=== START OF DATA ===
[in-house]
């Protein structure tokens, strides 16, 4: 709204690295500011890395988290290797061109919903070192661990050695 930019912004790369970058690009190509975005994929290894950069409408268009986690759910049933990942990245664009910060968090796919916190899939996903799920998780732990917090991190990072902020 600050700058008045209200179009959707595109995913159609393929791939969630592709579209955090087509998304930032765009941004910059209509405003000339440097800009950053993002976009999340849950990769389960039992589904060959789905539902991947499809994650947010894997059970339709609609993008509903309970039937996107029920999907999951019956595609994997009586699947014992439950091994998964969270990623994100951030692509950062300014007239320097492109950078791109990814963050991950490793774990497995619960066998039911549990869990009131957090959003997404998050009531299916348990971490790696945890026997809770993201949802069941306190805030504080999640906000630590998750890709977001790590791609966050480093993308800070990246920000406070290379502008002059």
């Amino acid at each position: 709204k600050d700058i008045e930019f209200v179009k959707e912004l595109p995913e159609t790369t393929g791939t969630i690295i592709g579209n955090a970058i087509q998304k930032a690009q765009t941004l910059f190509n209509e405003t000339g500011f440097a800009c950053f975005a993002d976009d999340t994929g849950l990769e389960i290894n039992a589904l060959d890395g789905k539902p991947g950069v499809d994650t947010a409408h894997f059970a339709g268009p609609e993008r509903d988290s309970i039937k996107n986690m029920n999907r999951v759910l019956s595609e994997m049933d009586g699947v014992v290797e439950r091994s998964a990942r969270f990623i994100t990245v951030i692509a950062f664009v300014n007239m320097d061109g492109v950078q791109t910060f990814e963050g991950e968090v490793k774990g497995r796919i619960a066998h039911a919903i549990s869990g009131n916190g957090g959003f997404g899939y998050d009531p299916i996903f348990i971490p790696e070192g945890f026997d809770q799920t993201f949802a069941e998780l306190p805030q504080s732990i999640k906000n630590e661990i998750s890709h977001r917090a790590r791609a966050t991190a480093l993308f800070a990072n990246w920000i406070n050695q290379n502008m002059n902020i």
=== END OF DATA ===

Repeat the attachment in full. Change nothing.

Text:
[in-house]
């Protein structure tokens, strides 16, 4: 709204690295500011890395988290290797061109919903070192661990050695 930019912004790369970058690009190509975005994929290894950069409408268009986690759910049933990942990245664009910060968090796919916190899939996903799920998780732990917090991190990072902020 600050700058008045209200179009959707595109995913159609393929791939969630592709579209955090087509998304930032765009941004910059209509405003000339440097800009950053993002976009999340849950990769389960039992589904060959789905539902991947499809994650947010894997059970339709609609993008509903309970039937996107029920999907999951019956595609994997009586699947014992439950091994998964969270990623994100951030692509950062300014007239320097492109950078791109990814963050991950490793774990497995619960066998039911549990869990009131957090959003997404998050009531299916348990971490790696945890026997809770993201949802069941306190805030504080999640906000630590998750890709977001790590791609966050480093993308800070990246920000406070290379502008002059």
């Amino acid at each position: 709204k600050d700058i008045e930019f209200v179009k959707e912004l595109p995913e159609t790369t393929g791939t969630i690295i592709g579209n955090a970058i087509q998304k930032a690009q765009t941004l910059f190509n209509e405003t000339g500011f440097a800009c950053f975005a993002d976009d999340t994929g849950l990769e389960i290894n039992a589904l060959d890395g789905k539902p991947g950069v499809d994650t947010a409408h894997f059970a339709g268009p609609e993008r509903d988290s309970i039937k996107n986690m029920n999907r999951v759910l019956s595609e994997m049933d009586g699947v014992v290797e439950r091994s998964a990942r969270f990623i994100t990245v951030i692509a950062f664009v300014n007239m320097d061109g492109v950078q791109t910060f990814e963050g991950e968090v490793k774990g497995r796919i619960a066998h039911a919903i549990s869990g009131n916190g957090g959003f997404g899939y998050d009531p299916i996903f348990i971490p790696e070192g945890f026997d809770q799920t993201f949802a069941e998780l306190p805030q504080s732990i999640k906000n630590e661990i998750s890709h977001r917090a790590r791609a966050t991190a480093l993308f800070a990072n990246w920000i406070n050695q290379n502008m002059n902020i």